Recently I read the new biography of Rabbi Meir Kahane z"l, Rabbi Meir Kahane, His Life and Thought, Volume One: 1932-1975.
This biography is special in a number of ways. The author, Rabbanit Libby Kahane, was the rabbi's wife, and as such is able to give us the "inside story" behind the man who made the headlines. From time to time she calmly and decisively refutes the false claims of previous biographers. Almost everything she writes is meticulously documented. The author's knowledge as a librarian helped her to draw on a vast range of sources including FBI files made public under the Freedom of Information Act.
For those of us who were alive in the 1960s and 1970s, this book is a walk down Memory Lane. Those were turbulent years, and the various protests and struggles of that time play a central role in the book. It was Rabbi Meir Kahane that came to the rescue of the Jews that were the victims of inner city violence by forming the Jewish Defense League. It was Rabbi Kahane that succeeded in putting the plight of Soviet Jewry on page one of the newspapers and on the evening TV newscasts. The Rabbi even made headlines as a prisoner in Allenwood Federal Prison in his struggle to secure the right to kosher food for Jewish prisoners all over the country.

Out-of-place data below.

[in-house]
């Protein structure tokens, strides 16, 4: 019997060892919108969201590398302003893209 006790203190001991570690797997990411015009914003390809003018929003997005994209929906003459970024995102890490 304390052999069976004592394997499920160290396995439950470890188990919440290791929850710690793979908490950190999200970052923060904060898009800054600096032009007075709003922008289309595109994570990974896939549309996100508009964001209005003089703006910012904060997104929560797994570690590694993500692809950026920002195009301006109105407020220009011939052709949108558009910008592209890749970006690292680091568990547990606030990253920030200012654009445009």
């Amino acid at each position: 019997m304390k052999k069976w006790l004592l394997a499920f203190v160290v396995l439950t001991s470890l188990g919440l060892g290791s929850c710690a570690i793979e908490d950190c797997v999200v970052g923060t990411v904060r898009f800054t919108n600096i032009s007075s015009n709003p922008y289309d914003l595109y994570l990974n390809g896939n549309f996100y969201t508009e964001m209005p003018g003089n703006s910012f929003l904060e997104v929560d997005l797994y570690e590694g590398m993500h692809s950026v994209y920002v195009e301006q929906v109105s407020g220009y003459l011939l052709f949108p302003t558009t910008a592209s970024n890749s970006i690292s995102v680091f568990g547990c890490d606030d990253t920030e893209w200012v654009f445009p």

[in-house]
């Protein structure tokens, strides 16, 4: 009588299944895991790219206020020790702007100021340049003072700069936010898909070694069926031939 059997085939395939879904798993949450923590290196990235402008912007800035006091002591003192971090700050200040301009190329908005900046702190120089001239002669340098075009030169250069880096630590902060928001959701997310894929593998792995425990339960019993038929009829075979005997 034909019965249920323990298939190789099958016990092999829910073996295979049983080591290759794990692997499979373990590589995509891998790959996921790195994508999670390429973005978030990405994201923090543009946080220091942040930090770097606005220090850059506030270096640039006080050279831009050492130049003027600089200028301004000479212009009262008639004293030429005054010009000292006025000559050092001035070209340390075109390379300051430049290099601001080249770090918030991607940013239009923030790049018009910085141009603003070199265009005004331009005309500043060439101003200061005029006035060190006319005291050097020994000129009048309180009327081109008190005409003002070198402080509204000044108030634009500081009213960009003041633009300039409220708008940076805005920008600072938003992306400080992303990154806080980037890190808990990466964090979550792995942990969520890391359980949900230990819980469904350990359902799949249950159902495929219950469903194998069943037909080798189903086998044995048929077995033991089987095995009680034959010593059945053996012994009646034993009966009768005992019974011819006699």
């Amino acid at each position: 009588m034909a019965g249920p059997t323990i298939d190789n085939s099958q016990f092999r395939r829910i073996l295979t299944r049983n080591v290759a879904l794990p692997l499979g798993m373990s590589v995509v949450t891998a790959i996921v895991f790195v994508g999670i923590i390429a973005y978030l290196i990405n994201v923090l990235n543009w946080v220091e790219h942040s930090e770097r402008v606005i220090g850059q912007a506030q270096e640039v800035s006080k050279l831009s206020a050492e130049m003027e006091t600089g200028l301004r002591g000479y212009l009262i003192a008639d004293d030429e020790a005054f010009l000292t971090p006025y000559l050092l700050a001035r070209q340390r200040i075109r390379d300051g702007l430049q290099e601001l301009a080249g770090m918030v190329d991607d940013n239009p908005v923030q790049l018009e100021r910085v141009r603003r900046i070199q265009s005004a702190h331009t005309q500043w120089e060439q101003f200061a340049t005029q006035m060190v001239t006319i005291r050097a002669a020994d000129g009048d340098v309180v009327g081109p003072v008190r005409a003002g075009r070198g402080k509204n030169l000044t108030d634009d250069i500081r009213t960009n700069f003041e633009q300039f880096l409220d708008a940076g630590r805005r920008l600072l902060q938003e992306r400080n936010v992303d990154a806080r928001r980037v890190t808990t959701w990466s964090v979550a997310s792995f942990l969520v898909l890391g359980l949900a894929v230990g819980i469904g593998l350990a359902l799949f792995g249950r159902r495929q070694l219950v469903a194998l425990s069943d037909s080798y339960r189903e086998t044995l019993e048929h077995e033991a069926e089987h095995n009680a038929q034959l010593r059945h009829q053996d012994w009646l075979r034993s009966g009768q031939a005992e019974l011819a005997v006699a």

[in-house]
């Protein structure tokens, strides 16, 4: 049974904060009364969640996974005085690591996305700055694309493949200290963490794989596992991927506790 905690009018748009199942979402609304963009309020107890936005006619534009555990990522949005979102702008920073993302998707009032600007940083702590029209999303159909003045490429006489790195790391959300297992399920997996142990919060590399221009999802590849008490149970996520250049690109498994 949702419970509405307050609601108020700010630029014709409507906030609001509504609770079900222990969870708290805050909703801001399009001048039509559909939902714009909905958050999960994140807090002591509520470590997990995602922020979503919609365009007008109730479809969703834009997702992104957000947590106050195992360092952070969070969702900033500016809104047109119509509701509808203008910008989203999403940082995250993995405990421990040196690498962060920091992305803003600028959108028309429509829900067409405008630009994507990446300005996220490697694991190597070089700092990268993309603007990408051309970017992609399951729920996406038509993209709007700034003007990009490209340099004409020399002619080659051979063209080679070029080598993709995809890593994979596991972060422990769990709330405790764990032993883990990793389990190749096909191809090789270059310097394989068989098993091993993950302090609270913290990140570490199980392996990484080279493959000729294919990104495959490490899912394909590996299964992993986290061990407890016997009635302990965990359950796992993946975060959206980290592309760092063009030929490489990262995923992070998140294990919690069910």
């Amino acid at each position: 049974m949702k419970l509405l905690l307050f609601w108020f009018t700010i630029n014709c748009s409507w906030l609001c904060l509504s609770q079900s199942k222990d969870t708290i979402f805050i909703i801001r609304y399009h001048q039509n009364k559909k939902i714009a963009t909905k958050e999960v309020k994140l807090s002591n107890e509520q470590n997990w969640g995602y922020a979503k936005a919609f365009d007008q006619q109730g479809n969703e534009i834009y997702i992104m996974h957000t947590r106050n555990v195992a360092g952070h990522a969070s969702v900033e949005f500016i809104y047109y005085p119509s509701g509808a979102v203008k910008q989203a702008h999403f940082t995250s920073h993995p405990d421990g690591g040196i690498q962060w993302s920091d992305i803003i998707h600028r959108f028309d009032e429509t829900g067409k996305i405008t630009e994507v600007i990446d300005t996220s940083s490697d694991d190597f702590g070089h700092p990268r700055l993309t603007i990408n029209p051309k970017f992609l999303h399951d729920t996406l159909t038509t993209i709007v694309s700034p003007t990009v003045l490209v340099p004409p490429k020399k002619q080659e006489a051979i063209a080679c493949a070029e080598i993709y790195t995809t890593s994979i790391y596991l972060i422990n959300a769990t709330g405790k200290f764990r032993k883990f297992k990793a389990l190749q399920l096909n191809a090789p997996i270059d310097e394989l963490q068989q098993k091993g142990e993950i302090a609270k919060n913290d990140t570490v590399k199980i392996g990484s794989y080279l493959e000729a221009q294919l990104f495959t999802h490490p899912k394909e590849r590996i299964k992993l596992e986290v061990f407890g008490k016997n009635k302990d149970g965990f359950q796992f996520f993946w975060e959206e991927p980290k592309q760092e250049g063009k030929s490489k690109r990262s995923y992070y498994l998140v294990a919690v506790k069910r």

The book also reminds us things that have been forgotten with the passage of time. For instance, who remembers that in the early 1970s Rabbi Kahane was highly admired by politicians and journalists here in Israel for his militant stance, protecting Jews whether they be in the Bronx or in Moscow? Unfortunately, Rabbi Kahane lost this sympathy when he pointed out the inherent contradiction in the idea of a state that is Jewish as well as democratic. No one was able to answer his simple question: If the Arabs become the majority, do they have the right to vote the Jewish State out of existence? Lacking a genuine intellectual response, his opponents responded with long winded diatribes that avoided the question and hapless ad hominem arguments. (It is interesting to note that today the Israeli Left says quite openly that they are not interested in a Jewish State but rather "a state of all of its citizens", something which they would not admit 20 years ago.)
The book also mentions Rabbi Kahane's struggle for Torah Judaism and Jewish education. Rabbi Kahane understood the young American Jews of my generation. The Judaism which we were raised upon, which had been Conserved, Reformed, and Reconstructed to death, was a pathetic creed whose god was created in the image of man and as such was subordinate to him. He understood that the High-Holiday-fashion-show Judaism which we were exposed to was a wretched lie which would be soundly rejected by young people that loathe hypocrisy. Indeed, how few of us, products of the Reform/Conservative/Reconstructionist Bar/Bat Mitzvah factories, ended up marrying Jewish! Rabbi Kahane foresaw this disaster and did his best to prevent it.
In short, I highly recommend this book. I can't wait for Volume Two!